People outside their home counties. Will Kenya ever evolve electorally to the level where we can vote electronically? For now if you pose this query, the answer is an emphatic NO! So it is imperative for one to just bite the bullet, get off his couch and go out and brave it out on the ‘foleni.’ Some people will claim that because they work far away from where they were born, they will be inconvenienced by the hustle of travelling ‘upcountry’ to vote. Besides, most people save so as to only appear on the other side only in the Christmas season before hurrying back. Let no one downplay your significance as seeming unimportance. One ant may not seem much but in unity many can bring down a colossal mansion. In the newly enacted Kenyan constitution Chapter 7, Article 81 furnishes every citizen with the right to live, work, register as a voter and have his voice heard electorally anywhere in this august nation. Your vote is vital. Your side needs it. By ‘side’ I mean people who are congenial, sharing similar needs, ideals, principles, beliefs and visions. In Kenya it has an ethnic connotation to it. We hear of the phrase ‘Tyranny of numbers.’ This is one awkward term which has no manifestation whatsoever with regards to the population census. By and large a consequence of members of what would have been one huge ‘vote-bloc’ shunning their obligation to vote. The very essence of democracy is for the minority to have their say while the majority has their way. By not voting you even lose the moral authority to complain about morally inept and inadequate leadership of the person who sailed through as a result of you failing to cast your vote for the most preferred leader. This is one of the primary reasons why you need to vote!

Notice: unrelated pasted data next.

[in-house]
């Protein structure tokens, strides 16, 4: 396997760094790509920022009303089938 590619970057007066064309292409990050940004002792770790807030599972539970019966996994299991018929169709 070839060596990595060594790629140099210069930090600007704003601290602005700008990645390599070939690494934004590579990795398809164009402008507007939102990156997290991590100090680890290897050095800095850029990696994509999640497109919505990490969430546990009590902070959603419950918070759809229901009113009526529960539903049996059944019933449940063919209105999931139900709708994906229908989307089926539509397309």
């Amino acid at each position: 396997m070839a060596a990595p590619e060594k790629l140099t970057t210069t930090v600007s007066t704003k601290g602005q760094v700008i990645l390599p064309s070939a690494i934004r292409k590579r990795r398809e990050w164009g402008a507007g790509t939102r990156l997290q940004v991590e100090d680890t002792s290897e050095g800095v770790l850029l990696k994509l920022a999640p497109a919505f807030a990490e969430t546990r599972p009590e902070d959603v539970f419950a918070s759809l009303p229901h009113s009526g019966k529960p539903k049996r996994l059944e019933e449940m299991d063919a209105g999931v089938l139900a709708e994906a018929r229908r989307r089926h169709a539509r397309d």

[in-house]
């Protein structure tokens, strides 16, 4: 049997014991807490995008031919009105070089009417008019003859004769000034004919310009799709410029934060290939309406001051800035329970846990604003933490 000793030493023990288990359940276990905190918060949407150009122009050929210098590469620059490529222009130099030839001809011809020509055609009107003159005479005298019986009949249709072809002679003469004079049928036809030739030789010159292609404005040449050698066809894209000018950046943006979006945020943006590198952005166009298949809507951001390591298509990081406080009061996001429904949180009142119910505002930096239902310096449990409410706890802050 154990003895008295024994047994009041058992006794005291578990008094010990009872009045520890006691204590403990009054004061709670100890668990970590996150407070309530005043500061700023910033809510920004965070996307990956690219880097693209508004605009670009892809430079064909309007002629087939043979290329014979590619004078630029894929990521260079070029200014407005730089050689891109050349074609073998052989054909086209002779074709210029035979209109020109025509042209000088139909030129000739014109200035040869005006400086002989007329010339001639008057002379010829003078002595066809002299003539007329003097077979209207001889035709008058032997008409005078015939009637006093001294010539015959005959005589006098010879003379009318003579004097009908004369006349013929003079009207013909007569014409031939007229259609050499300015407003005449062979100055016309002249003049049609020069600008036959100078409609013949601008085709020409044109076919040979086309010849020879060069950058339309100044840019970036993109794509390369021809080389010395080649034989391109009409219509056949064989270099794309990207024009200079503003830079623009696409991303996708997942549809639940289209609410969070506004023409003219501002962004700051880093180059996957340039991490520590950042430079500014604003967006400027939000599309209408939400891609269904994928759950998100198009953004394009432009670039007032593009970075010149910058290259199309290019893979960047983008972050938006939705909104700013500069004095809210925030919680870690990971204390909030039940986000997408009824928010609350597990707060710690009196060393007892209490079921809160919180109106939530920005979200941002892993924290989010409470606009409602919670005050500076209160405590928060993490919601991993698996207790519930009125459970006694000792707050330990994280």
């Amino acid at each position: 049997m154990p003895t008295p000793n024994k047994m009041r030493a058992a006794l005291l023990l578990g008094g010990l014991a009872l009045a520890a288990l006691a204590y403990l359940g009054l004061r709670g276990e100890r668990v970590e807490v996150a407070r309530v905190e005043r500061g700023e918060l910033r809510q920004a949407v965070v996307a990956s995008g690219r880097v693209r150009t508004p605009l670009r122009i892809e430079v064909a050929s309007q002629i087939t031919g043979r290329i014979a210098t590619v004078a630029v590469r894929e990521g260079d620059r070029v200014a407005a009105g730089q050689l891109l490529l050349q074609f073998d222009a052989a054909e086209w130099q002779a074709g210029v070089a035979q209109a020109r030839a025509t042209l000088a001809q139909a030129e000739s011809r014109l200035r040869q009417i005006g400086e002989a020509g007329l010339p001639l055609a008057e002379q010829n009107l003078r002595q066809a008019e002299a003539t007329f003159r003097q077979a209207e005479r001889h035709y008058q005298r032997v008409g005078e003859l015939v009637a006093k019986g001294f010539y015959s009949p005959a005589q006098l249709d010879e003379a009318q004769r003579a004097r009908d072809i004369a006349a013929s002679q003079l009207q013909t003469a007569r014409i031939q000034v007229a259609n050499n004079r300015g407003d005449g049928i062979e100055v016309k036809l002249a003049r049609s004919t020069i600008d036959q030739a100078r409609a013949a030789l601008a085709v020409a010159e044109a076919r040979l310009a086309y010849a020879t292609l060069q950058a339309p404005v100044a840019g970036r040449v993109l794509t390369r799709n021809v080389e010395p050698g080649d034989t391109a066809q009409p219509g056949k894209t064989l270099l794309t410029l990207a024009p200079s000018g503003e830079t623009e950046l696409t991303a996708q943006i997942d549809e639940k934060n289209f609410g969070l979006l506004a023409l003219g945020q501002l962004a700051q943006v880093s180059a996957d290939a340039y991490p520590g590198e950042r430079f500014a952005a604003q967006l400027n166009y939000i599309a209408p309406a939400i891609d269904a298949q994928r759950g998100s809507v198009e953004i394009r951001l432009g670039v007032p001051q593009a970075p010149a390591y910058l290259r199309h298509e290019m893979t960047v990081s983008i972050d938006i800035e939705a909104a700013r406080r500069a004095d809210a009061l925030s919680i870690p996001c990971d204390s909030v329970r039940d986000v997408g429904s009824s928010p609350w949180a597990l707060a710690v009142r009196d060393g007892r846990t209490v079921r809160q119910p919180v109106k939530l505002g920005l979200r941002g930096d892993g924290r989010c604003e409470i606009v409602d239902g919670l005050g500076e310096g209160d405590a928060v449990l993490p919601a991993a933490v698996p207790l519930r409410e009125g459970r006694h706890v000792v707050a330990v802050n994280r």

The outcomes of elections can impact voters’ personal freedoms, taxes, general destiny and fate of the nation even with regards to her neighbours and other aspects of daily life that they take for granted. Because of the far-reaching impact that an election can have, people have the duty to cast their vote if they want a say in how their futures play out.
You should also stay up-to-date about the location of your respective polling station. The locations of polling stations change regularly. A school, church, or business that was utilized as a polling place during the last election may not be used again for the next. Voters can find out their polling places online by visiting the IEBC website or your nearest regional offices. Even Huduma Centre I suppose. What are they for anyway?